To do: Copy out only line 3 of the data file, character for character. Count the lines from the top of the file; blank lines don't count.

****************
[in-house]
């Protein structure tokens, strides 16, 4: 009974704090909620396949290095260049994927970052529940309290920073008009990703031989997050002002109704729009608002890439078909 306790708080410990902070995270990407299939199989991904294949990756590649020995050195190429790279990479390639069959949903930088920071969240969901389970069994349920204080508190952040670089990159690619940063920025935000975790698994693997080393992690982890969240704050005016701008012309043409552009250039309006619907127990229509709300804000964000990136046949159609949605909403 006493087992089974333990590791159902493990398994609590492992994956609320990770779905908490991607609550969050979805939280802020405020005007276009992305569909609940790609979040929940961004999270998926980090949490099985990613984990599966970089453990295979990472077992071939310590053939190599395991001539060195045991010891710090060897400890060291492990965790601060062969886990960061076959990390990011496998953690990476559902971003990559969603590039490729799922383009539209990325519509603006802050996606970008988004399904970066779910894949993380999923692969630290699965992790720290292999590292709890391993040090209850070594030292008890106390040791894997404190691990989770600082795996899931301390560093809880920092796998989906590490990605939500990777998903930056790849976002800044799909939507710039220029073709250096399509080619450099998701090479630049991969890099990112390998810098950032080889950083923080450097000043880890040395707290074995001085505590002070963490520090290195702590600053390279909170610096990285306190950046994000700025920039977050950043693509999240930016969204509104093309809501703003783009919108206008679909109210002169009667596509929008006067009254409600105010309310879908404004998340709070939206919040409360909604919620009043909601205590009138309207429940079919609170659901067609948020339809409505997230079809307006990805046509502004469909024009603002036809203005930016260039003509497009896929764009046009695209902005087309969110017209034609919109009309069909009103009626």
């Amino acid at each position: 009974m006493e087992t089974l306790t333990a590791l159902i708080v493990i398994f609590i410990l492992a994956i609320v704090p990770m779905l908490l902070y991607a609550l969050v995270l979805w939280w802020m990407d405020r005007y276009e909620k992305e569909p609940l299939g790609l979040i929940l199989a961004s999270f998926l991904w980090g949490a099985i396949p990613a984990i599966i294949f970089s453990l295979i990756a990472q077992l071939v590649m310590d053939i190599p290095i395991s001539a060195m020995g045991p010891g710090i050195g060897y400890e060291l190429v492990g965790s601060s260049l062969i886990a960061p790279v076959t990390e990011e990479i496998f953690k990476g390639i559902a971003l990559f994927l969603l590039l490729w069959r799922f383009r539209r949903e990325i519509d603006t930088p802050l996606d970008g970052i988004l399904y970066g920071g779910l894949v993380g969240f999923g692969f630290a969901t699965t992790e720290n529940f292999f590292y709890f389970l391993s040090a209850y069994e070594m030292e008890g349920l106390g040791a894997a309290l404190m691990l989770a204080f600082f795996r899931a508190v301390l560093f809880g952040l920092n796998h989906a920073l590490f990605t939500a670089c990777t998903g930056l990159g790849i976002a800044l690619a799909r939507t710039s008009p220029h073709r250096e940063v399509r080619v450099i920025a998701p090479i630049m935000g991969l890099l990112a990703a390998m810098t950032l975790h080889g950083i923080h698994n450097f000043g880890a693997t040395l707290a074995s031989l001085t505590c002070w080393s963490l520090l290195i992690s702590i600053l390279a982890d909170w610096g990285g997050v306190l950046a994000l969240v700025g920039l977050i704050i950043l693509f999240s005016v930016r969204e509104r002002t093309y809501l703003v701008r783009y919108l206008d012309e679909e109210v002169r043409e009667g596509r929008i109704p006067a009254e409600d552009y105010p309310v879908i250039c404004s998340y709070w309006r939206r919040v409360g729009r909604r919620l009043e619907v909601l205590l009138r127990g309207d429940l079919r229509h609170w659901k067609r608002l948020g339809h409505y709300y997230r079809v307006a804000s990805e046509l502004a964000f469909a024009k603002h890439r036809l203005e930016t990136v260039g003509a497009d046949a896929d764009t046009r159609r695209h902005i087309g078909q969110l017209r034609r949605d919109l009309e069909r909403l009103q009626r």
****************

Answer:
């Amino acid at each position: 009974m006493e087992t089974l306790t333990a590791l159902i708080v493990i398994f609590i410990l492992a994956i609320v704090p990770m779905l908490l902070y991607a609550l969050v995270l979805w939280w802020m990407d405020r005007y276009e909620k992305e569909p609940l299939g790609l979040i929940l199989a961004s999270f998926l991904w980090g949490a099985i396949p990613a984990i599966i294949f970089s453990l295979i990756a990472q077992l071939v590649m310590d053939i190599p290095i395991s001539a060195m020995g045991p010891g710090i050195g060897y400890e060291l190429v492990g965790s601060s260049l062969i886990a960061p790279v076959t990390e990011e990479i496998f953690k990476g390639i559902a971003l990559f994927l969603l590039l490729w069959r799922f383009r539209r949903e990325i519509d603006t930088p802050l996606d970008g970052i988004l399904y970066g920071g779910l894949v993380g969240f999923g692969f630290a969901t699965t992790e720290n529940f292999f590292y709890f389970l391993s040090a209850y069994e070594m030292e008890g349920l106390g040791a894997a309290l404190m691990l989770a204080f600082f795996r899931a508190v301390l560093f809880g952040l920092n796998h989906a920073l590490f990605t939500a670089c990777t998903g930056l990159g790849i976002a800044l690619a799909r939507t710039s008009p220029h073709r250096e940063v399509r080619v450099i920025a998701p090479i630049m935000g991969l890099l990112a990703a390998m810098t950032l975790h080889g950083i923080h698994n450097f000043g880890a693997t040395l707290a074995s031989l001085t505590c002070w080393s963490l520090l290195i992690s702590i600053l390279a982890d909170w610096g990285g997050v306190l950046a994000l969240v700025g920039l977050i704050i950043l693509f999240s005016v930016r969204e509104r002002t093309y809501l703003v701008r783009y919108l206008d012309e679909e109210v002169r043409e009667g596509r929008i109704p006067a009254e409600d552009y105010p309310v879908i250039c404004s998340y709070w309006r939206r919040v409360g729009r909604r919620l009043e619907v909601l205590l009138r127990g309207d429940l079919r229509h609170w659901k067609r608002l948020g339809h409505y709300y997230r079809v307006a804000s990805e046509l502004a964000f469909a024009k603002h890439r036809l203005e930016t990136v260039g003509a497009d046949a896929d764009t046009r159609r695209h902005i087309g078909q969110l017209r034609r949605d919109l009309e069909r909403l009103q009626r």